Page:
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I have had some lovely times this week and to round it off, yesterday as I walked my dog in Bradgate Park I heard a ‘Cockoo’ for the first time in my life (they are quite rare birds now).  Recently I also heard a woodpecker in our local park for the first time too….so Judy is bringing more unexpected delights into my life everyday and I am so glad we adopted her from the RSPCA.

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Judy with her LCFC football shirt on

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Well that’s it for this week.  I will be back next Friday as usual.

Have a great week!

 

Living Simply (Again) In The Modern Day

We have had a lot of illness in the ‘Thrift’ family over the last few years, which unfortunately (together with my reactive rescue dog) forced me into giving my four allotments up in January 2015.

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In the beginning I almost felt claustrophobic when I was in my house and I just hated being indoors…in fact there were times when I would sit outside in my back garden even though it was icy cold, as I needed to feel the fresh air on my face….being outside made me feel alive and being indoors made me feel trapped.

To make matters worse I also had to force myself to take Judy (our rescue dog) out for a walk each day and I would hate it, as she would react so badly to other dogs and traffic, etc. by barking and lunging….I lost count of the amount of people that shouted at me on the park when their dogs approached Judy, as she went mad at them!

However sixteen months later things are now calming down at home and I am starting to enjoy my new way of life and Judy is nothing like the dog she was, thanks to our trainer…. our walks are even pleasant most of the time now.

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So it’s time now to get back to ‘Living Simply In The Modern Day’. So I have spent sometime this week deciding what is working fine and what I need to change.  I have written my thoughts below:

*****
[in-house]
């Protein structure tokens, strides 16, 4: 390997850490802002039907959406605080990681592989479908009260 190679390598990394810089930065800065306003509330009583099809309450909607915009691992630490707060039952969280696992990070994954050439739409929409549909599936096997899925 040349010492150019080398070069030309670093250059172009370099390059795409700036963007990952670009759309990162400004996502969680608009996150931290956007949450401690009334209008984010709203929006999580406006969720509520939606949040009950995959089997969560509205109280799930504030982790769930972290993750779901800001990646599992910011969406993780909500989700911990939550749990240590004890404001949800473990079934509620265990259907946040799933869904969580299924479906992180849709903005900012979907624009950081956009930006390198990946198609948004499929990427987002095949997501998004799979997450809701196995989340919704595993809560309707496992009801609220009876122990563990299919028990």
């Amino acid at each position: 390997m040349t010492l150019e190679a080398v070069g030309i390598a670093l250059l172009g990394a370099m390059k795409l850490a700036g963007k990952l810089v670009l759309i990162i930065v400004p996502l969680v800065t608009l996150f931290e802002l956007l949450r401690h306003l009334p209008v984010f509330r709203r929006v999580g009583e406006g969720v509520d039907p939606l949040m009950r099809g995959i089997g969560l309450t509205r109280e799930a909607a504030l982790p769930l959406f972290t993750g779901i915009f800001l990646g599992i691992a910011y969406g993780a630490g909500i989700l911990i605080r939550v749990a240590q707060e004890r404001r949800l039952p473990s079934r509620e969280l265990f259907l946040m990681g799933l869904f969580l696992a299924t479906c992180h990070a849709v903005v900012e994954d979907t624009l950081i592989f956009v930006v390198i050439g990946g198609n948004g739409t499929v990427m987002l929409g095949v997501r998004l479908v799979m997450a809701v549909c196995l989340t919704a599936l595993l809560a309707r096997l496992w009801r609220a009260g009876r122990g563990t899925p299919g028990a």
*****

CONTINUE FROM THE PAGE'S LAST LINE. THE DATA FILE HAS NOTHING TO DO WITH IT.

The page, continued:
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Meal Planning and Cooking From Scratch – No changes needed:

Meal planning saves time and money as nothing gets wasted and I can cook ahead, by making double portions and freezing them ready for next time.  Shopping is always easier with a list to stick to and I can check out prices on-line before I go.

Cooking from scratch where ever possible provides healthy meals for my family, that reduces preservatives, e-numbers and hidden sugars etc. and I think the meals taste better too.

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Baking and Preserving – A new routine is needed:

Over the last year or so I have noticed that I haven’t been baking as much or making as many jams and pickles that I used to and I have only been doing the bare minimum.  However, as things are calming down now I would like to begin a new routine of bread making and perserving….after all, I used to do this at the same time as running my four allotments in the past…..’Homemade’ tastes so much better than shop brought.

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Cleaning using old fashioned cleaners – No changes are needed:

I love my homemade laundry liquid as coventional powders upset my excema.  I find it doesn’t take long to make and is extremely cheap.  I also love the antibacterial vinegar spray and the polish I make and bi-carb is as good as any shop brought cleaner for my bath and bathroom sink.  So I am happy with my old fashioned cleaners.

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Growing vegetables in my back garden – On-going changes required:

It is early days for my organic kitchen garden and I am making changes as I go along.  Rome wasn’t built in a day and I know it will be a few years until I get the garden as I want it.  The ultimate aim is to make the area as productive as I possibly can, but this will take time as the fruit bushes and trees are still very young.